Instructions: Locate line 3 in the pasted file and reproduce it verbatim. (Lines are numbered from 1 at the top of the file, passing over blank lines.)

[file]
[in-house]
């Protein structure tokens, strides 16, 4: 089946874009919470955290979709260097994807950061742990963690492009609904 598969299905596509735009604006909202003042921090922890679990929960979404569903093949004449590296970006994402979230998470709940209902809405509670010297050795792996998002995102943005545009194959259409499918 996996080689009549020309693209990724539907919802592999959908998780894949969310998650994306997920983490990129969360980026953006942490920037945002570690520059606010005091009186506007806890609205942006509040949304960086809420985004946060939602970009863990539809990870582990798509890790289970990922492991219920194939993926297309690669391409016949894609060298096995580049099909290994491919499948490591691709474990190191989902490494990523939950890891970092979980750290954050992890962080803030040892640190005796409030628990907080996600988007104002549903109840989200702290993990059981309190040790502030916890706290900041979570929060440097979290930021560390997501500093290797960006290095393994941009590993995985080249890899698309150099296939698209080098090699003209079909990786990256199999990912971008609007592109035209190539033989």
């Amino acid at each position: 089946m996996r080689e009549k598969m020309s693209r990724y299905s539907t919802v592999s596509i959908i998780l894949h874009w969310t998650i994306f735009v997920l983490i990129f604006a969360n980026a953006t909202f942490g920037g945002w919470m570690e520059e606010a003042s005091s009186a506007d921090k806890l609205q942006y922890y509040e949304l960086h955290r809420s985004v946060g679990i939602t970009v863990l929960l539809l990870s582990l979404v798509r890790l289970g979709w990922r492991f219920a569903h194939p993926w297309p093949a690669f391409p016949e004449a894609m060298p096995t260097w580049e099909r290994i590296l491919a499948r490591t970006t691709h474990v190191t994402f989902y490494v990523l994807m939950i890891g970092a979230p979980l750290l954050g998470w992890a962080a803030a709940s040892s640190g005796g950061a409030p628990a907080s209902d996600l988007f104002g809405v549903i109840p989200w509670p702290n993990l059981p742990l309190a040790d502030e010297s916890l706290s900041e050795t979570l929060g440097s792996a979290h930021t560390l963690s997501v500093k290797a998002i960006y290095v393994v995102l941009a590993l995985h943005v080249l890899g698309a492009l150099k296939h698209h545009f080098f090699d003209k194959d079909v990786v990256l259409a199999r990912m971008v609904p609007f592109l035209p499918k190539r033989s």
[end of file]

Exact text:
């Amino acid at each position: 089946m996996r080689e009549k598969m020309s693209r990724y299905s539907t919802v592999s596509i959908i998780l894949h874009w969310t998650i994306f735009v997920l983490i990129f604006a969360n980026a953006t909202f942490g920037g945002w919470m570690e520059e606010a003042s005091s009186a506007d921090k806890l609205q942006y922890y509040e949304l960086h955290r809420s985004v946060g679990i939602t970009v863990l929960l539809l990870s582990l979404v798509r890790l289970g979709w990922r492991f219920a569903h194939p993926w297309p093949a690669f391409p016949e004449a894609m060298p096995t260097w580049e099909r290994i590296l491919a499948r490591t970006t691709h474990v190191t994402f989902y490494v990523l994807m939950i890891g970092a979230p979980l750290l954050g998470w992890a962080a803030a709940s040892s640190g005796g950061a409030p628990a907080s209902d996600l988007f104002g809405v549903i109840p989200w509670p702290n993990l059981p742990l309190a040790d502030e010297s916890l706290s900041e050795t979570l929060g440097s792996a979290h930021t560390l963690s997501v500093k290797a998002i960006y290095v393994v995102l941009a590993l995985h943005v080249l890899g698309a492009l150099k296939h698209h545009f080098f090699d003209k194959d079909v990786v990256l259409a199999r990912m971008v609904p609007f592109l035209p499918k190539r033989s």